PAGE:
And I would argue that helps. Yeah, but I would argue that oftentimes we go with medications that are not approved. And we don't try to treat pain first, where we don't like look at his meds and see if could this be a side effect to the medicines that he needed as a 50 year old but he may not need anymore as a seven year old living with dementia. We don't We Don't look at it as in the complexity. We are complex human beings. And we don't necessarily take the time and the energy to look for that complexity. And I say it's creative. Like, look at the people you're taking care of whether it is a caregiver, or as a health professional, with some creativity, and it flips the whole thing to I don't have time for this. But what a great challenge this isn't. Can I? Can I tease out what's really happening and get it right? I find it fun and fascinating. And I did. I mean, I was plenty tired as a caregiver a lot of times, but in the morning, if I mean, luckily, I got a great therapist when, when my mom was going through dementia, and I was going through the dementia journey with her, and who basically taught me to sit in meditation. And it was during those times that I think that things would bubble up like to, to better care for my mom, when I basically when my brain wasn't stressed out when I could quiet long enough. And I did not think that that that true answers would come up, I really learned to to live much more from my heart and, and as a physician, I guess I had been doing that. And I hadn't realized it until but much more after my mom was living with dementia, I think I became much more compassionate doctor as well.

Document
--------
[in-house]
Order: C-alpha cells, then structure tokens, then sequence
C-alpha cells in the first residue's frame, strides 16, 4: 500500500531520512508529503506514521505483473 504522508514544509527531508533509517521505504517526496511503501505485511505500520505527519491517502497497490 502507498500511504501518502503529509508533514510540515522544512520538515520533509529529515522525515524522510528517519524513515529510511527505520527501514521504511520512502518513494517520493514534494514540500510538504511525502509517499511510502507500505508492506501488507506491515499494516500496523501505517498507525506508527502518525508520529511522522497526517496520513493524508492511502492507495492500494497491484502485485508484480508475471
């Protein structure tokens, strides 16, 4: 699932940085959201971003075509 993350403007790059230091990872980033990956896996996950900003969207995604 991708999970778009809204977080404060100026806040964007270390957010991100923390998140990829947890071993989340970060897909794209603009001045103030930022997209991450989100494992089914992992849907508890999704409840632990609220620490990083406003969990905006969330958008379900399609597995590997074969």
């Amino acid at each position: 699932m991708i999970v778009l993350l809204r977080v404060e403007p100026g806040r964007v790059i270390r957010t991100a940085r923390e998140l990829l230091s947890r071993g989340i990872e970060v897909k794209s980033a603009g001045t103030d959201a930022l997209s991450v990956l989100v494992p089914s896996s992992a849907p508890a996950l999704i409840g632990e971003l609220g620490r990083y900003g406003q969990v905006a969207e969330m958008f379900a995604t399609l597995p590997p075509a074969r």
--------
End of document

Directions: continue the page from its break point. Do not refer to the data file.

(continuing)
Don Priess:

You were very Yeah, you would have been a very probably not I don't know how different because you, you have so much within you already. You know, I think passion and and all those things you would have probably come along maybe down the line. But what a different experience you've had as a doc.

Anne Kenny, MD:

Absolutely, absolutely. Again, the transformation, my mother provided me through her journey with dementia. As much as I did, I wish she hadn't had to go through it. Though the amount my siblings and I learned and and I've been and my goal now is to try to give back as much as you guys are doing through your journeys. I just hope to make it easier for the next group of people. And I think my Can I my pieces that I do have kind of that both both the medical and the caregiver. I'm sorry, Susie.